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Egyptian student Azza Faiad found a cheaper, novel way to generate biofuel by breaking down plastic waste — all while she’s only 16.
The promising scientist won a special price in the 23rd European Union Contest for Young Scientists last September, when she presented her project, which could transform Egypt’s large amount of polyethylene plastic waste — estimated to reach 220,000 tons a year — into biofuel, using an environmentally friendly method. She now hopes to turn her project into a reality.
“The ongoing fuel problem Egypt is facing is what made me think of designing this project in the first place,” Faiad explained.
Faiad was rewarded a week-long stay at Culham Science Centre in the UK, where 28 countries are doing a huge experiment on nuclear energy supported by the European Fusion Development Agreement.
“Although Faiad’s project is different from the work we do here in Culham Centre, she was granted this award to promote excellence in science and invest in future science leaders,” said Duarte Borba, senior adviser to the leader of the EFDA.
The EU contest is an initiative that promotes cooperation and exchanges between young scientists, and gives them the opportunity to be guided by prominent scientists.
Faiad did her yearlong research work at the Bibliotheca Alexandrina, where she met her mentor, Nourwarnda Sorour, a petrochemical engineering student.
Sorour took Faiad’s project a step further by explaining to the young student more advanced scientific principles, and helping her develop the scientific basis of the project until she reached the final stage and applied for the contest.
“I found Azza a very committed and creative learner who gave the project adequate time and effort until the goal of the project was achieved,” Sorour told Egypt Independent.
Another important member of the team is Tarek Fahmy, an expert with a PhD in chemistry.
He guided the two students through the practical parts of the project and taught them different mechanisms used in the experiments, precautions to be taken, and all of the industrial aspects of it.
As catalysts are substances that accelerate chemical reactions without affecting the reaction chemically, Faiad tried different catalysts to see how they would affect the gaseous products that result from breaking down high-density polyethylene.
The experimental work was conducted at the Egyptian Petroleum Research Institute. They experimented on three different types of catalysts — calcium bentonite, ammonium zeolite Y and DHC-8.
The project idea is based on prioritizing gaseous outcomes rather than the liquid products. That is why the calcium bentonite catalyst has been chosen as the best one — experimentation proved that the calcium bentonite not only turned out to be more efficient in producing more gaseous products that are then used in generating biofuel, but is also cheaper than the other catalysts.
“For a school student to come up with a method which amounts to tens of millions of dollars is quite extraordinary. And to have addressed it towards the extremely important issue of waste recycling also reveals an extremely practical approach,” Phil Dooley, an EFDA representative, said.
The breaking down of polyethylene also produces some useful liquid products that are usually used as industrial solvents, cleaning fluids and other items.
“As we all recognize how technology transforms our lives through new ideas, we need to encourage young people to make use of science to address pressing issues,” Borba said.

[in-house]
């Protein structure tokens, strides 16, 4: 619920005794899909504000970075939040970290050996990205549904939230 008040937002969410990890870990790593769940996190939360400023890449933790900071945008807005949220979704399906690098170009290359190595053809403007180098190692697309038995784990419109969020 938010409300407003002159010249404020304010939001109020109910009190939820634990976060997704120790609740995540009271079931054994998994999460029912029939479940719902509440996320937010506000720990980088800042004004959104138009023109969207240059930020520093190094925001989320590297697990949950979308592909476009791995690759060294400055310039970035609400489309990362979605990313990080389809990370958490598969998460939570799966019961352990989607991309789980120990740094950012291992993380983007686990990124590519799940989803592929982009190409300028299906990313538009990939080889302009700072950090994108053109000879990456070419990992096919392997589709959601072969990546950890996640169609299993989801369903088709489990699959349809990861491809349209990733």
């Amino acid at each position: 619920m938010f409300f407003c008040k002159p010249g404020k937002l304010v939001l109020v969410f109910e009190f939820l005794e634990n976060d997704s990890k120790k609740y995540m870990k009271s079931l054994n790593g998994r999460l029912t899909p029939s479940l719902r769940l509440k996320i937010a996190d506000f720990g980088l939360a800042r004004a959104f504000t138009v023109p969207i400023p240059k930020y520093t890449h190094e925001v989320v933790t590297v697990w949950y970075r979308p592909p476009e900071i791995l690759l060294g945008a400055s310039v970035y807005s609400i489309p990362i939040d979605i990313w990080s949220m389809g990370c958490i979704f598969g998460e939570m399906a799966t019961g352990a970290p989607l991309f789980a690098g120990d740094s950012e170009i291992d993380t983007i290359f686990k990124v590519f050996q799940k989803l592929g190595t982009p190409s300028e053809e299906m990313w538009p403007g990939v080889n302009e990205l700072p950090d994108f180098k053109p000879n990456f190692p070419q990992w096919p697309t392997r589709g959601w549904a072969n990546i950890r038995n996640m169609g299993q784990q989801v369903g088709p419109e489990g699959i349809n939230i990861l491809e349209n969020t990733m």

He added that it is always interesting to have creative minds gathered at one place, exchanging ideas over how to solve one issue with different approaches, which is one of the objectives of the contest.
Faiad’s project presents the following figures as the proof of financial achievement potential. The amount of plastic waste in Egypt is estimated at 1 million tons, and polyethylene waste is estimated at 220,000 tons a year. They are worth US$132 million.
If the project is implemented on the ground, it would produce liquid and gaseous products whose worth could reach US$162 million.
Faiad is preparing the necessary papers to start applying this year for a patent through the Higher Education Ministry’s patents office. As of now, there is no final vision of whether the government or the private sector will implement her idea on the ground. The project still needs more work and more staff to join the team, which requires people who can help with fundraising and other related tasks.
After the experimental phase produced promising results, Mamdouh al-Mewaly, a professor at the Egyptian Petroleum Research Institute, said the project can be implemented on a larger scale.
Sorour explained that implementing the project on an industrial scale will need further planning to see which machines and equipment are needed, where it can be implemented, and which safety measures to use.
Faiad participated in different experiments and science activities during her stay in Oxford in the UK. She also gave a presentation about her project at the Culham Science Centre on 20 July.
“I think this jigsaw made up of different people that fit together will show Azza that her unique and considerable skills could be useful in a collaborative context. School is very much an individual experience, but the really great achievements are usually made by teams,” Dooley explained.
Egypt participated this year in this competition for the first time with three projects in the field of environmental science, in coordination with the Bibliotheca Alexandrina Science & Engineering Fair and the Research, Development and Innovation Program. The latter, a part of the Higher Education Ministry that is funded by the European Commission, aims at promoting science communication culture and bridging the gap between scientific research and industry.
This piece was originally published in Egypt Independent's weekly print edition.